4 Innovation Lessons from the Miami Heat
If you’re a fan of basketball, competition and innovation, you will enjoy this. Before the start of the NBA season, ESPN published a fascinating article about how the Miami Heat’s offense will be reinvented. As you might remember, the Heat lost to the Dallas Mavericks in the last year’s NBA Finals.
After the loss, the Heat’s Head Coach, Erik Spoelstra had a lot of time to think about how we would reinvent his team. His answer: Study the Oregon Ducks spread offense to see how he could apply the same principles to create a fast-paced basketball offense.
How might an offense that’s powered by dynamic players be reinvented? By playing to their strengths. What are their strengths? Athleticism, speed, smarts and skill. While this may seem obvious to the hard core basketball fan, they really limited themselves last year. To change their style and make better use of their strengths, what they’ve done this year is cut down on the scripted plays and let it fly.
So what can we learn from the Miami Heat?
1. Inspiration from Everywhere
After having a conversation with Oregon Ducks Coach Chip Kelly, Coach Spoelstra started to wonder: Could a no-huddle spread offense work in the NBA?
What does football strategy have to do with basketball? Absolutely nothing to the average person. But that’s the point. Bringing and adapting ideas from other domains may seem counter-intuitive, but it can result in game-changing strategies. As I mentioned before, this is the new logic of innovation.
2. Learn Fast, Fail Fast, Tweak Fast
OODA (Observe-Orient-Decide-Act). It’s funny how much I notice this pattern in sports and business. It all comes down to on-the-fly decision making based on how fast can you read situations. Adaptability and Speed is the name of the game here. This isn’t easy to do because it requires people who have very good instincts. It is also what is commonly known in the business world as emergent strategy, where you learn and develop strategy on the fly. “Learn Fast, Fail Fast, Tweak Fast” is the mantra here.
3. Role Playing
Walking in your customers shoes. Coach Spoelstra had his coaching staff role-play as the Miami Heat to put the new strategy to the test. This resulted in the coaching staff becoming more aware of what their players actually saw on the court:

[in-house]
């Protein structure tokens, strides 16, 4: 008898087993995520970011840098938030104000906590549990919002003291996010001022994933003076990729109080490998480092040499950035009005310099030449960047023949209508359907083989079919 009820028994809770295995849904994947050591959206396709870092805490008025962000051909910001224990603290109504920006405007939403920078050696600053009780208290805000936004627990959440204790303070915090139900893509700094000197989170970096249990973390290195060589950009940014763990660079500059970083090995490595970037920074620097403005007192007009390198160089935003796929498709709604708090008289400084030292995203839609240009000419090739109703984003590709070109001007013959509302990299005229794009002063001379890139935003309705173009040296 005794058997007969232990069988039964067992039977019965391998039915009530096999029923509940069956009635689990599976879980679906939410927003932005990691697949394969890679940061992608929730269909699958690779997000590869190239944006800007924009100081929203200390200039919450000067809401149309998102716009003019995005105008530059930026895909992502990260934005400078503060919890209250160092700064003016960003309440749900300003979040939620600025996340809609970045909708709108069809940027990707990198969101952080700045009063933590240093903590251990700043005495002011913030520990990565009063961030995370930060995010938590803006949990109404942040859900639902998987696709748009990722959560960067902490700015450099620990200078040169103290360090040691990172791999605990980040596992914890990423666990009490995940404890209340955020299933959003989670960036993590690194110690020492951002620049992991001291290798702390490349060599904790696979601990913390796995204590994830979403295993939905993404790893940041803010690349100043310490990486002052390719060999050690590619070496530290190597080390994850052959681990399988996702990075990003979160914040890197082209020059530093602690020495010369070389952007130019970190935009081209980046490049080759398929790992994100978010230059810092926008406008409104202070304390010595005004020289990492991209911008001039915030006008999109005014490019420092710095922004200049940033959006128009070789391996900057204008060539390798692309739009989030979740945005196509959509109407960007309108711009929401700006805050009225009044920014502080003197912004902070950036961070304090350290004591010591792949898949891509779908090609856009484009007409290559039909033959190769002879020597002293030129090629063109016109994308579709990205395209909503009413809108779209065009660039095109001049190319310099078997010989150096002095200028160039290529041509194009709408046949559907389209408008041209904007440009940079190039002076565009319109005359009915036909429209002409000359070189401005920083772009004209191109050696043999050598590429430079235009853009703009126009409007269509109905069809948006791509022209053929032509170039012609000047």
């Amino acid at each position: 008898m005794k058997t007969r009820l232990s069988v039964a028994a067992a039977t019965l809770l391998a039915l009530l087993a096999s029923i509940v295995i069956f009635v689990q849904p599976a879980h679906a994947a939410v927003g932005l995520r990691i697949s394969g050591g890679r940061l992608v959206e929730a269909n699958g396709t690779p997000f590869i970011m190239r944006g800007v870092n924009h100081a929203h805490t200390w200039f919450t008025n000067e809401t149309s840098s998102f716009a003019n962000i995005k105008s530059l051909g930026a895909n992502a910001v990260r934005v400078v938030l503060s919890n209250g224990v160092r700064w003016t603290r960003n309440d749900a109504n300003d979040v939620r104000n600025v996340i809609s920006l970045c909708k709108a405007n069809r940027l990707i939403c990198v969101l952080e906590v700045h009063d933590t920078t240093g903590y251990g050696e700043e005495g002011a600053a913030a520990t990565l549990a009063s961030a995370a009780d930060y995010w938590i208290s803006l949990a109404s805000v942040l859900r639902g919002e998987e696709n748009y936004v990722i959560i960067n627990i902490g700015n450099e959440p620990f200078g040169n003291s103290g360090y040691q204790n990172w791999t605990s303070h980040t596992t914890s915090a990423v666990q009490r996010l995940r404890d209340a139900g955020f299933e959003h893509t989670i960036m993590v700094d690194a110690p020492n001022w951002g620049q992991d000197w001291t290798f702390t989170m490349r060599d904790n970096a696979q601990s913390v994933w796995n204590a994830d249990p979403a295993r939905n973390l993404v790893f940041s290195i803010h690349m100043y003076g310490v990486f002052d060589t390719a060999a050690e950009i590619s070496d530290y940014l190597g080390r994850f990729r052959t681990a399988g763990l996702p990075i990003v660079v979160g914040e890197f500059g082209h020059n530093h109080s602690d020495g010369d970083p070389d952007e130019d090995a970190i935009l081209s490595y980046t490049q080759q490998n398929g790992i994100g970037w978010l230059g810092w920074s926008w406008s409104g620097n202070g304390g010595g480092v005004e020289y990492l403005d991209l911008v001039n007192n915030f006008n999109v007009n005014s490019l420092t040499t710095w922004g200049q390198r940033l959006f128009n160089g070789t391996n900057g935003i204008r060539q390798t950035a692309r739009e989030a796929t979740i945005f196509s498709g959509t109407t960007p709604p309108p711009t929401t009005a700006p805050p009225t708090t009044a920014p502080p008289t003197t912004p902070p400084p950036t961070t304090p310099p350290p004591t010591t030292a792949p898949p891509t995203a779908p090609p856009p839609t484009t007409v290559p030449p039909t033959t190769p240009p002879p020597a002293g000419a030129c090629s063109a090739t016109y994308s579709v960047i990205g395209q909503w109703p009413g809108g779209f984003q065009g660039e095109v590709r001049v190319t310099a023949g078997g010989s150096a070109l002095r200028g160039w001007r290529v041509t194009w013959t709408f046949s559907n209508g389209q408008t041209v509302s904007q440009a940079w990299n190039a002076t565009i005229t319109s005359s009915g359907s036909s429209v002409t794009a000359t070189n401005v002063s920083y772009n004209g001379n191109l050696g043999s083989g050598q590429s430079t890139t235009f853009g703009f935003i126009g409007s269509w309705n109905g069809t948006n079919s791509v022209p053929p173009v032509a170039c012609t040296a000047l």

“But upon returning from the trip around the country, Spoelstra realized he was in a bit of a bind. He had all these compelling ideas about how to deploy his players on the court, except he had no players to deploy thanks to the lockout. So Spoelstra walked into the Heat arena and told his coaching staff to lace up and get out on the practice court. Spoelstra and his assistants decided to play a game of pretend: Be the Miami Heat. For Spoelstra, the exercise allowed him to see what they were missing all last season. What exactly does LeBron see in the pick-and-roll with Bosh at the top of the key? Which lanes open up for Wade when LeBron sets a screen at the elbow? What happens when they switch spots? What will the defense decide to do when Bosh goes to the perimeter while LeBron flies down the lane in transition?
Spoelstra’s discoveries from his conversations with Kelly were reinforced during the role-playing exercise. Everything needed to be fast, instinctual and responsibly impulsive. That includes forgoing play calls every time down the court. Spoelstra realized that the Heat’s playing style and roster didn’t need to be confined by convention. No, the traditional principles of coaching become obsolete when three superstars, two of whom are perennial MVP candidates, decide to play together. And the Heat’s trio is largely interchangeable, especially with Bosh adding a 3-point shot and LeBron polishing his post game.”
I added extra emphasis to this point because it’s very important. In this case walking in your customers shoes was actually getting on the court and acting as Miami Heat players. Empathy makes all the difference and this is key.
Not physical fitness (although it’s important for athletes), but team fitness. Do you fit the mold of the pieces needed to execute the strategy? For the Heat, apart from athletic ability, quick mindedness and creativity are needed.
In the world of business, not everyone is fit to work at Google. Why? Because Google has a very distinct way of operating, a distinct culture. To take an automotive analogy, the parts needed to run it’s engine are custom made just for them. Your organization has to take on a persona, an identity. One that defines you and call your own.
As you can see, innovation just doesn’t happen in the world of business, it happens in every walk of life. And it also shows that benchmarking against your industry/competitors us just plain crazy. There are many boxes with ideas that you pick and play with, then adapt them to your own domain.
If we look at the world of business through the conventional view of competition, what you want to be is un-scoutable. Different. Unpredictable. Unique. You want your competitors to look at you and scratch their heads because they just don’t know what you are going to do next. As I like to say, to unconventional is to be strategic.
And how has this strategy worked so far? The Heat are 7 -1 and are leading the league in scoring. The season is not over yet, and what really matters is if this strategy translates into Championships. But still, I thought it was worth highlighting some innovation lessons from their approach. Hope you liked it.
image credit: Wikipedia
Jorge Barba is an Innovation Insurgent and is the Creative Strategist at Blu Maya, a San Diego based Digital Marketing Firm that helps organizations build their online business with strategy development for new products and services. He’s also the author of the innovation blog Game Changer. And lastly, you can follow him on Twitter @jorgebarba.
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